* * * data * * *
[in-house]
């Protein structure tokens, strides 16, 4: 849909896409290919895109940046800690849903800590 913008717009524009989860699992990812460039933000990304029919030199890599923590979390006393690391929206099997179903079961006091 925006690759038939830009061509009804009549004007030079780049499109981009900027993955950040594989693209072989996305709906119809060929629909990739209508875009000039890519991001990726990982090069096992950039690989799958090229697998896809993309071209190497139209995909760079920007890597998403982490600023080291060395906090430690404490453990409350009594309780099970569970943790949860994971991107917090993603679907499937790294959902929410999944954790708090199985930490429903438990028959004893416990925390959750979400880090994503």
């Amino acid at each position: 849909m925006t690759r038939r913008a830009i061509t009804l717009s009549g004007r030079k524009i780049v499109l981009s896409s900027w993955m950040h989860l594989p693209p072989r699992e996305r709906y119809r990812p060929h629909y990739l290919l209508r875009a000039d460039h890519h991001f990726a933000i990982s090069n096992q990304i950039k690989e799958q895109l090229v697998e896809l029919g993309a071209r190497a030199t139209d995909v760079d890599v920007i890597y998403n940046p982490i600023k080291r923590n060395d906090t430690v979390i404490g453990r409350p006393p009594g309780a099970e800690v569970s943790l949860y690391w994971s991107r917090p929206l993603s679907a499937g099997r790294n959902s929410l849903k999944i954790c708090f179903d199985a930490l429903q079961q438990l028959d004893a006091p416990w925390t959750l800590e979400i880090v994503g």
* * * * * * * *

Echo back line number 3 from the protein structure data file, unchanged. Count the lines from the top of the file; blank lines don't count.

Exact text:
């Amino acid at each position: 849909m925006t690759r038939r913008a830009i061509t009804l717009s009549g004007r030079k524009i780049v499109l981009s896409s900027w993955m950040h989860l594989p693209p072989r699992e996305r709906y119809r990812p060929h629909y990739l290919l209508r875009a000039d460039h890519h991001f990726a933000i990982s090069n096992q990304i950039k690989e799958q895109l090229v697998e896809l029919g993309a071209r190497a030199t139209d995909v760079d890599v920007i890597y998403n940046p982490i600023k080291r923590n060395d906090t430690v979390i404490g453990r409350p006393p009594g309780a099970e800690v569970s943790l949860y690391w994971s991107r917090p929206l993603s679907a499937g099997r790294n959902s929410l849903k999944i954790c708090f179903d199985a930490l429903q079961q438990l028959d004893a006091p416990w925390t959750l800590e979400i880090v994503g």